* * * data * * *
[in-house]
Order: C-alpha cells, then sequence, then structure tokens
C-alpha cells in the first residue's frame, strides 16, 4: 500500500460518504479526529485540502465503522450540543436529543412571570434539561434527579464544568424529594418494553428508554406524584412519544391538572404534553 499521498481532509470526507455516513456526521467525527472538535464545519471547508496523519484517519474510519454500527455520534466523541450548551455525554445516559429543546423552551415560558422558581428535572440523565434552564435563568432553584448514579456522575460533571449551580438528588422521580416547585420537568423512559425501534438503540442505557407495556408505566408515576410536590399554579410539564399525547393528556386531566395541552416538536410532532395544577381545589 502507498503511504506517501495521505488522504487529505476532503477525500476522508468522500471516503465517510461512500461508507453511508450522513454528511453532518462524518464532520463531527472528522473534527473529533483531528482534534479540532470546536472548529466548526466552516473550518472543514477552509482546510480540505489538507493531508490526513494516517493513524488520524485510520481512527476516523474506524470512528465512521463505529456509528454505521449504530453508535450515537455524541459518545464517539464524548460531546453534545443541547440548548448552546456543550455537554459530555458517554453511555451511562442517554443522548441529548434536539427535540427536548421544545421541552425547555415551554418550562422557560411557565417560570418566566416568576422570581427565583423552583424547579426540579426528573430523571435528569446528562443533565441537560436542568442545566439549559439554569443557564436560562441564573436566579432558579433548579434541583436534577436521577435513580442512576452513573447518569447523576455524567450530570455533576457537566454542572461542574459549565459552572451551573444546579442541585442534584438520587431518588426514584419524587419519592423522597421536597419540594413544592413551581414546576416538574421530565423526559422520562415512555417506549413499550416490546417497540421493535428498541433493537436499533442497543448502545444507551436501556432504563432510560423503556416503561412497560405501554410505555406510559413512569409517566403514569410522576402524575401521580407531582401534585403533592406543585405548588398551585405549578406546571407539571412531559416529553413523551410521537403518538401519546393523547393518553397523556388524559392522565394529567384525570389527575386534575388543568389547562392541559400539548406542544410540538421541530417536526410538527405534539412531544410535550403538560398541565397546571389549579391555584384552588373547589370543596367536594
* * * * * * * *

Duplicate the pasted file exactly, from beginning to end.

[in-house]
Order: C-alpha cells, then sequence, then structure tokens
C-alpha cells in the first residue's frame, strides 16, 4: 500500500460518504479526529485540502465503522450540543436529543412571570434539561434527579464544568424529594418494553428508554406524584412519544391538572404534553 499521498481532509470526507455516513456526521467525527472538535464545519471547508496523519484517519474510519454500527455520534466523541450548551455525554445516559429543546423552551415560558422558581428535572440523565434552564435563568432553584448514579456522575460533571449551580438528588422521580416547585420537568423512559425501534438503540442505557407495556408505566408515576410536590399554579410539564399525547393528556386531566395541552416538536410532532395544577381545589 502507498503511504506517501495521505488522504487529505476532503477525500476522508468522500471516503465517510461512500461508507453511508450522513454528511453532518462524518464532520463531527472528522473534527473529533483531528482534534479540532470546536472548529466548526466552516473550518472543514477552509482546510480540505489538507493531508490526513494516517493513524488520524485510520481512527476516523474506524470512528465512521463505529456509528454505521449504530453508535450515537455524541459518545464517539464524548460531546453534545443541547440548548448552546456543550455537554459530555458517554453511555451511562442517554443522548441529548434536539427535540427536548421544545421541552425547555415551554418550562422557560411557565417560570418566566416568576422570581427565583423552583424547579426540579426528573430523571435528569446528562443533565441537560436542568442545566439549559439554569443557564436560562441564573436566579432558579433548579434541583436534577436521577435513580442512576452513573447518569447523576455524567450530570455533576457537566454542572461542574459549565459552572451551573444546579442541585442534584438520587431518588426514584419524587419519592423522597421536597419540594413544592413551581414546576416538574421530565423526559422520562415512555417506549413499550416490546417497540421493535428498541433493537436499533442497543448502545444507551436501556432504563432510560423503556416503561412497560405501554410505555406510559413512569409517566403514569410522576402524575401521580407531582401534585403533592406543585405548588398551585405549578406546571407539571412531559416529553413523551410521537403518538401519546393523547393518553397523556388524559392522565394529567384525570389527575386534575388543568389547562392541559400539548406542544410540538421541530417536526410538527405534539412531544410535550403538560398541565397546571389549579391555584384552588373547589370543596367536594